Hoping to retard the momentum for regime change, Syrian authorities have decided to placate angry protesters by announcing that tycoon, Rami Maklouf,  linked to  the ruling Al Assad family, is quitting his business empire and would divert  a large amount his wealth towards charity.

A cousin and childhood friend of Syrian President Bashar Assad, Mr. Makhlouf runs a vast network of businesses such as hotels, duty free shops, a mobile telephone company, airlines and oil. He has symbolised alleged corruption and nepotism in the ruling Al Assad clan. The announcement that Mr. Makhlouf was distancing himself from his commercial enterprises was carefully timed ahead of Friday prayers, when demonstrators, calling for change, take to the streets in large numbers.

Analysts say the decision to disempower Mr. Makhlouf is significant. He has been one of the pillars of the Syrian regime, with deep nodes inside the system. Mr. Makhlouf's father Mohammed was a well-known businessmen, while brother Hafez has been the intelligence chief of capital Damascus.

The U.S. had sanctioned Mr. Makhlouf since 2007, a precedent which the European Union has followed since May. The Syrian tycoon maintains that he runs legitimate businesses which employ huge numbers, but Washington accuses him of corruption.

State television said Mr. Makhlouf would siphon out his wealth for charity and into development projects. “As for his businesses, they will be directed so that they ... create jobs and support the national economy. He will not enter into any new project that [brings] him personal gain,” said Syrian television.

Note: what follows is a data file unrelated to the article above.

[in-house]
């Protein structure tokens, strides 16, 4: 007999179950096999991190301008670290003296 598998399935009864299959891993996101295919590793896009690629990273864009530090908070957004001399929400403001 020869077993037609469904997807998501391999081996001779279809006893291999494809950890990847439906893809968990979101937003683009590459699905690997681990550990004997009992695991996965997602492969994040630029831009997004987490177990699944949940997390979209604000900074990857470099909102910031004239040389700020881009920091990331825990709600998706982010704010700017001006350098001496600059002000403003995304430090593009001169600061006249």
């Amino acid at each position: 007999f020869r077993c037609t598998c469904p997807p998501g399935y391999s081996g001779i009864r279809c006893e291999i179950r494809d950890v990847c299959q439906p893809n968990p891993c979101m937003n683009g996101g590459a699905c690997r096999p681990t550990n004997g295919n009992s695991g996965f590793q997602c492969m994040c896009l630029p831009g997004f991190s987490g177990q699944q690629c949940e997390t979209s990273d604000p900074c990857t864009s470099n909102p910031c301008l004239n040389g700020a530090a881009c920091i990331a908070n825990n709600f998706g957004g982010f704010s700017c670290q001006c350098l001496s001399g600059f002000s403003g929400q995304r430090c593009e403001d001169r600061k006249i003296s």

Nearly 40% of Mr. Makhlouf's holding in Syriatel will be up for sale as part of an initial public offering. The profits from the proceeds will be used for humanitarian work and benefit families of those killed in the uprising, state news agency SANA reported.

But in step with its stratagem to defuse a major source of public anger, there has been no let- up in the Syrian crackdown against protesters. State television showed Syrian troops travelling on tanks, armoured personnel carriers and buses into Maarat al-Numan and Khan Sheikhoun, two northern towns in proximity to the road that links Damascus with Aleppo, Syria's commercial capital. The area is close to Jisr al-Shughour, the town that overrun on Sunday by Syrian troops after considerable violence. But the regime's recourse to violence has begun to have a diplomatic fall-out. Turkey, akey ally, has launched a scathing attack on the perceived use of excessive force, which has generated a cross-border surge of refugees. Turkish sources said around 8,900 Syrians had crossed into Turkey, where they were being looked after. Syrian rights groups say 1,300 civilians and more than 300 soldiers and police have been killed since protests began in March.

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